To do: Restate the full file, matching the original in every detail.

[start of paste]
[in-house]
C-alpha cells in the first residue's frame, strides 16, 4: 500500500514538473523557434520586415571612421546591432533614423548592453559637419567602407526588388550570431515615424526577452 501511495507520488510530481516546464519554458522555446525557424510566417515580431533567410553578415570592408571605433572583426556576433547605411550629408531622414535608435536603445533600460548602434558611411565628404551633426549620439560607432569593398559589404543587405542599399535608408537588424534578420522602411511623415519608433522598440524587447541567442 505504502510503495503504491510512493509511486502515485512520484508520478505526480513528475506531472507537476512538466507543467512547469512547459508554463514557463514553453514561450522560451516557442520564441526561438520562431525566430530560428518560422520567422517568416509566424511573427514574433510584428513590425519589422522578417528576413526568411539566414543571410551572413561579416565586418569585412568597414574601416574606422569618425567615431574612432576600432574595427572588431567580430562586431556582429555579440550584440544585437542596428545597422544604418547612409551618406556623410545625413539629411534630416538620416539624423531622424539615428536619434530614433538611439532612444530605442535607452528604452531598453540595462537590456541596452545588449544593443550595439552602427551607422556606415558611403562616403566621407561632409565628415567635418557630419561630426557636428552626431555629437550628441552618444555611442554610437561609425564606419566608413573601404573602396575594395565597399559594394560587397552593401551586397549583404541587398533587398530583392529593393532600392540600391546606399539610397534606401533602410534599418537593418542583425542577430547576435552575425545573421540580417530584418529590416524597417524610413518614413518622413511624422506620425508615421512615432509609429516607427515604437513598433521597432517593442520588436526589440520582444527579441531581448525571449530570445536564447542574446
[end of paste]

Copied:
[in-house]
C-alpha cells in the first residue's frame, strides 16, 4: 500500500514538473523557434520586415571612421546591432533614423548592453559637419567602407526588388550570431515615424526577452 501511495507520488510530481516546464519554458522555446525557424510566417515580431533567410553578415570592408571605433572583426556576433547605411550629408531622414535608435536603445533600460548602434558611411565628404551633426549620439560607432569593398559589404543587405542599399535608408537588424534578420522602411511623415519608433522598440524587447541567442 505504502510503495503504491510512493509511486502515485512520484508520478505526480513528475506531472507537476512538466507543467512547469512547459508554463514557463514553453514561450522560451516557442520564441526561438520562431525566430530560428518560422520567422517568416509566424511573427514574433510584428513590425519589422522578417528576413526568411539566414543571410551572413561579416565586418569585412568597414574601416574606422569618425567615431574612432576600432574595427572588431567580430562586431556582429555579440550584440544585437542596428545597422544604418547612409551618406556623410545625413539629411534630416538620416539624423531622424539615428536619434530614433538611439532612444530605442535607452528604452531598453540595462537590456541596452545588449544593443550595439552602427551607422556606415558611403562616403566621407561632409565628415567635418557630419561630426557636428552626431555629437550628441552618444555611442554610437561609425564606419566608413573601404573602396575594395565597399559594394560587397552593401551586397549583404541587398533587398530583392529593393532600392540600391546606399539610397534606401533602410534599418537593418542583425542577430547576435552575425545573421540580417530584418529590416524597417524610413518614413518622413511624422506620425508615421512615432509609429516607427515604437513598433521597432517593442520588436526589440520582444527579441531581448525571449530570445536564447542574446